A much larger crowd than usual attended the Governmental Relations Committee meeting Monday evening March 26 to hear information on the proposed student fee. The questions on most everyone’s mind was, “How would the revenue be used?” and “What services would be cut?” The student fee, with a working title of Save Our School, is simply that, a source of revenue to maintain current spending levels. That is only part of the equation. The new fee could generate as much as $930,000 in the next academic year but only about half of the $1.6 million needed by the university. The remaining $700k would come in the form of cuts determined by the administration.
The SOS proposal clarifies the spending through line items that deal with departments under student services. These are determined to be the items most important to the students. Most students I spoke with agree that a fee is necessary and acceptable to fund the university. However, many worry that the funds will not be used for intended purposes. The undetermined cuts trouble students because no one knows where the axe will fall next, not even those wielding the axe.
The administration is not in an envious position. Governor Nixon is demanding that all universities do more with less. President Obama echoed those same sentiments in his State of the Union address. Therefore, let us do more with less and think outside the box. Missouri Western prides itself on applied learning. What the administration should do now is take advantage of our years of training. While it may not be easy to open the ledger to students, the time has come to sit down with a student task force to discuss the proposed cuts. A fresh perspective from those of us who have seen the impacts of staff and faculty reductions from the inside of the classrooms might make a difference.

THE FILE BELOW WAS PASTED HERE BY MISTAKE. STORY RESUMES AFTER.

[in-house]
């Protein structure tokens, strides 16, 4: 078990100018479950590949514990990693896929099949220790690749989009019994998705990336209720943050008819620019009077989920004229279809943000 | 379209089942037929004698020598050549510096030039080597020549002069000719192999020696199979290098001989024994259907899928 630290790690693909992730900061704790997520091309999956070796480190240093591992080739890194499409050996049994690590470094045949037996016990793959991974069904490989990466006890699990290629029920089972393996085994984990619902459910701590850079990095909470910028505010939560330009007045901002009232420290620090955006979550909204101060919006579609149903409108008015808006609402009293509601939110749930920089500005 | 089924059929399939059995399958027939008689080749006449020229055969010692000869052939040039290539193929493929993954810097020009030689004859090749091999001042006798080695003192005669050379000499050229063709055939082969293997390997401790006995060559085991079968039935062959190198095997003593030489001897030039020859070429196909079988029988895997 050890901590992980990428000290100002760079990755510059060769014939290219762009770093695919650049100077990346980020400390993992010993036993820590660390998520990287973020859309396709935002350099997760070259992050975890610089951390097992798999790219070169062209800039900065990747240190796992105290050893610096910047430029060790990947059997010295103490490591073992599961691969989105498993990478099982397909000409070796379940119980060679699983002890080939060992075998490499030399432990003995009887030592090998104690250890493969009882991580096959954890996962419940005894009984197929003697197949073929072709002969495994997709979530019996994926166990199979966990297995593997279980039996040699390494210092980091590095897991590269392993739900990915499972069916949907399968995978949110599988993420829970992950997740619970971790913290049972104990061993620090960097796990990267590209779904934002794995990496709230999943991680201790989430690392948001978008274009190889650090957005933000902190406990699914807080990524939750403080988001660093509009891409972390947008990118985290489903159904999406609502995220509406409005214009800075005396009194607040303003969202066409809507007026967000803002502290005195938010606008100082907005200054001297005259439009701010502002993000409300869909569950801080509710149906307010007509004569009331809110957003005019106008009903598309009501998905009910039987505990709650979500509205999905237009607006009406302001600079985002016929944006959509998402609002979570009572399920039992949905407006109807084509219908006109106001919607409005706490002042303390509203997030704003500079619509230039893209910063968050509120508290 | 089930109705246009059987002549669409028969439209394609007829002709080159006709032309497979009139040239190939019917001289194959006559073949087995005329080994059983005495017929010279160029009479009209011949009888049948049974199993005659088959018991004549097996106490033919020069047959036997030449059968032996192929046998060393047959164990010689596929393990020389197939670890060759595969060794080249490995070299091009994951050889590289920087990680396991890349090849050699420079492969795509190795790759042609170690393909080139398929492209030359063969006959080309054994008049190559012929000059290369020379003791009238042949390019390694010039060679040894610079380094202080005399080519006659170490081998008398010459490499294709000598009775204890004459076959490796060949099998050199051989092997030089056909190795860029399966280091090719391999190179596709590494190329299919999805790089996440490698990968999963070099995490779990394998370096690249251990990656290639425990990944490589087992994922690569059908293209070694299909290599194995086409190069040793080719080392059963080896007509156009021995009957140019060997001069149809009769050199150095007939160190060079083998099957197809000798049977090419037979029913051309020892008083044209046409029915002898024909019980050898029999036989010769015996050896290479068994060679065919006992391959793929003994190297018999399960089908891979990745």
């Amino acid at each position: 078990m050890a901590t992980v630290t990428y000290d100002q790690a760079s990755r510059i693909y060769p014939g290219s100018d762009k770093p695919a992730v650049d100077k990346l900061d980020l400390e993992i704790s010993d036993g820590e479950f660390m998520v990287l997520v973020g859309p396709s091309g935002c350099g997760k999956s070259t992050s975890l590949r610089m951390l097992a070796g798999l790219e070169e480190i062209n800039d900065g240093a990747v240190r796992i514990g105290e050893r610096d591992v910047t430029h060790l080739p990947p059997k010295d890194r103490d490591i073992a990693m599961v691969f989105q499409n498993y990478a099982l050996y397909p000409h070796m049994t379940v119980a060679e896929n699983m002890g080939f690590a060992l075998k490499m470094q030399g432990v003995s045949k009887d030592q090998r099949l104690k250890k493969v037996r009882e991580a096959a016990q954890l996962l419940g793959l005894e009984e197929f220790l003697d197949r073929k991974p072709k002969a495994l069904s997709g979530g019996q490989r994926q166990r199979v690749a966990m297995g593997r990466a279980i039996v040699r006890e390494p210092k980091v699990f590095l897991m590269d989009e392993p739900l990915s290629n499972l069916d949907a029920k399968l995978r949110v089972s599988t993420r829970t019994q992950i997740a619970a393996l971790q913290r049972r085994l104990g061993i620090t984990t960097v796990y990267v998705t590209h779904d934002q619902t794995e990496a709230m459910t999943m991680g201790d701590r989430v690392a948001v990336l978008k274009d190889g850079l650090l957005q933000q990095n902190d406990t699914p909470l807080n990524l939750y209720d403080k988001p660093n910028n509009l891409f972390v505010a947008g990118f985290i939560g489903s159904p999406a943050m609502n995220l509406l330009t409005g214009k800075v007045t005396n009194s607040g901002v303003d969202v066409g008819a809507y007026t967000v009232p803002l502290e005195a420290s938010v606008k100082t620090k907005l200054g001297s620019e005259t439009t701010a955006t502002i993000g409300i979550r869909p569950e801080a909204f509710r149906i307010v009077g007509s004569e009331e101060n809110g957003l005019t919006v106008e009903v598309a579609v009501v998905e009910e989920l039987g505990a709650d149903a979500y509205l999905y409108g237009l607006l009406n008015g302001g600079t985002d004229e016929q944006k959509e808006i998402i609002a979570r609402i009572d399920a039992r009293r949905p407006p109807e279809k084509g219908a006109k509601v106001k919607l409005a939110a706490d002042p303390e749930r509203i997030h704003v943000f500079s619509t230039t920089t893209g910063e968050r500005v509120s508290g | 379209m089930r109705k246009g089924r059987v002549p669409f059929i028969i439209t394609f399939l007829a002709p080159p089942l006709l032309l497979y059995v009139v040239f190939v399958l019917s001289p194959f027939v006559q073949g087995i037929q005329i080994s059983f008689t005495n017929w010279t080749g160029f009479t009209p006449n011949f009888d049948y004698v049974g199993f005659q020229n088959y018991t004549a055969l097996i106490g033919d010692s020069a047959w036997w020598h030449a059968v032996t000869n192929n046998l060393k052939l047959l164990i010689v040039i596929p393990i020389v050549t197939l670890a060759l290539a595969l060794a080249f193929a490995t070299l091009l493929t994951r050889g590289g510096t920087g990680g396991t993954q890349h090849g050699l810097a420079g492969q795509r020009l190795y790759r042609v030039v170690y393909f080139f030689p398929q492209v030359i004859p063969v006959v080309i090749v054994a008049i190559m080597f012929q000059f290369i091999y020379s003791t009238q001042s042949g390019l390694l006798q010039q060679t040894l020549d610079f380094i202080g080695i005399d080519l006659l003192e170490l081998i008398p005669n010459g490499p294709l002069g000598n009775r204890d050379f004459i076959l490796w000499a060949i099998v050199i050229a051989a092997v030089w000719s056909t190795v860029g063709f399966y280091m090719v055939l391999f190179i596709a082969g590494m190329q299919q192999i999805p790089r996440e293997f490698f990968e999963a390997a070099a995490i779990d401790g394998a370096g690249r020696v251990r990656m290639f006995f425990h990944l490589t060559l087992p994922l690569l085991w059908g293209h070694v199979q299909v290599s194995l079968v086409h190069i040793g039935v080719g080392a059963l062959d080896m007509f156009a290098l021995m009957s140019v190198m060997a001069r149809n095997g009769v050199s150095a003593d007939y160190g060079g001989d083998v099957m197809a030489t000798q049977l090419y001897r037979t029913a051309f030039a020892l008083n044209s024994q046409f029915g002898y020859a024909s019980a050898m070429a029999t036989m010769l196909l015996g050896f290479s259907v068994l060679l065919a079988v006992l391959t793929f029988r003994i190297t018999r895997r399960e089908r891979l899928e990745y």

Budget reductions should not just mean an increase of fees or reduction of services. For instance, Barnes and Nobles is an excellent bookstore. Missouri Western staff and students from the Craig School of Business could run the bookstore cheaper and more profitably. The leasing of land for hay brings in some money but corn, soybeans or tobacco would bring in more.
The SGA is also stuck in a difficult situation. They have the option of passing the fee through the Senate but that comes without the confidence of the student body. The students should vote on the fee once the university comes forth with budget. Yes, the semester is winding down and time is short, but with voracious, competent campaigning, I believe the student body would support a fee. It is only a matter of the SGA and the administration believing they can do it.